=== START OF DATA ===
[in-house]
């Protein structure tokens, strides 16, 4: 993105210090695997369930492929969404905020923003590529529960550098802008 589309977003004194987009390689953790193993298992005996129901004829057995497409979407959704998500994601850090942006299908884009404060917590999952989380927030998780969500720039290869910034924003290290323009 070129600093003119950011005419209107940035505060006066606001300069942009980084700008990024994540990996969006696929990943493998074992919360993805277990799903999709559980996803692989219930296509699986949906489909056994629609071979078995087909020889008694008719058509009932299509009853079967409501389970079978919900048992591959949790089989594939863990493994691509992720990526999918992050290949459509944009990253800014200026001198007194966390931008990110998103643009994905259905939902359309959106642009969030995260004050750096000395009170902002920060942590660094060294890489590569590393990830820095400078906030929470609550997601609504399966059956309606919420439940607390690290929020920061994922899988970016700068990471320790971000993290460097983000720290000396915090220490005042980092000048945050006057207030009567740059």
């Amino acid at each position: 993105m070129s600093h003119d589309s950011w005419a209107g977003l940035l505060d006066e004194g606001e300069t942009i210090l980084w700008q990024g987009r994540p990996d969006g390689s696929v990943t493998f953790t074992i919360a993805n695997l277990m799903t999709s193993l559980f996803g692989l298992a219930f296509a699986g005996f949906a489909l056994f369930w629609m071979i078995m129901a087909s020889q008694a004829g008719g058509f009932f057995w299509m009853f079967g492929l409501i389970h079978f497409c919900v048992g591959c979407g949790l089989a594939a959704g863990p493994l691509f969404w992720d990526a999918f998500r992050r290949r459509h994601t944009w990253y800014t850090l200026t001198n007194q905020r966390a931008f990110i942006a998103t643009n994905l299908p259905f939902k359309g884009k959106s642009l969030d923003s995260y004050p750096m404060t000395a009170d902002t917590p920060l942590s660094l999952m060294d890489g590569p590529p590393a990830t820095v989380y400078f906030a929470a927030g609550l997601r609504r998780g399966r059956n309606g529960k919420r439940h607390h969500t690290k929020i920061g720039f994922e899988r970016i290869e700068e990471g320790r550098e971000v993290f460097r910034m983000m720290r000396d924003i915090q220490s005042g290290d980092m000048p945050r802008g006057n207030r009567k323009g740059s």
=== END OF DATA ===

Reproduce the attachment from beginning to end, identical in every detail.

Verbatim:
[in-house]
């Protein structure tokens, strides 16, 4: 993105210090695997369930492929969404905020923003590529529960550098802008 589309977003004194987009390689953790193993298992005996129901004829057995497409979407959704998500994601850090942006299908884009404060917590999952989380927030998780969500720039290869910034924003290290323009 070129600093003119950011005419209107940035505060006066606001300069942009980084700008990024994540990996969006696929990943493998074992919360993805277990799903999709559980996803692989219930296509699986949906489909056994629609071979078995087909020889008694008719058509009932299509009853079967409501389970079978919900048992591959949790089989594939863990493994691509992720990526999918992050290949459509944009990253800014200026001198007194966390931008990110998103643009994905259905939902359309959106642009969030995260004050750096000395009170902002920060942590660094060294890489590569590393990830820095400078906030929470609550997601609504399966059956309606919420439940607390690290929020920061994922899988970016700068990471320790971000993290460097983000720290000396915090220490005042980092000048945050006057207030009567740059």
């Amino acid at each position: 993105m070129s600093h003119d589309s950011w005419a209107g977003l940035l505060d006066e004194g606001e300069t942009i210090l980084w700008q990024g987009r994540p990996d969006g390689s696929v990943t493998f953790t074992i919360a993805n695997l277990m799903t999709s193993l559980f996803g692989l298992a219930f296509a699986g005996f949906a489909l056994f369930w629609m071979i078995m129901a087909s020889q008694a004829g008719g058509f009932f057995w299509m009853f079967g492929l409501i389970h079978f497409c919900v048992g591959c979407g949790l089989a594939a959704g863990p493994l691509f969404w992720d990526a999918f998500r992050r290949r459509h994601t944009w990253y800014t850090l200026t001198n007194q905020r966390a931008f990110i942006a998103t643009n994905l299908p259905f939902k359309g884009k959106s642009l969030d923003s995260y004050p750096m404060t000395a009170d902002t917590p920060l942590s660094l999952m060294d890489g590569p590529p590393a990830t820095v989380y400078f906030a929470a927030g609550l997601r609504r998780g399966r059956n309606g529960k919420r439940h607390h969500t690290k929020i920061g720039f994922e899988r970016i290869e700068e990471g320790r550098e971000v993290f460097r910034m983000m720290r000396d924003i915090q220490s005042g290290d980092m000048p945050r802008g006057n207030r009567k323009g740059s």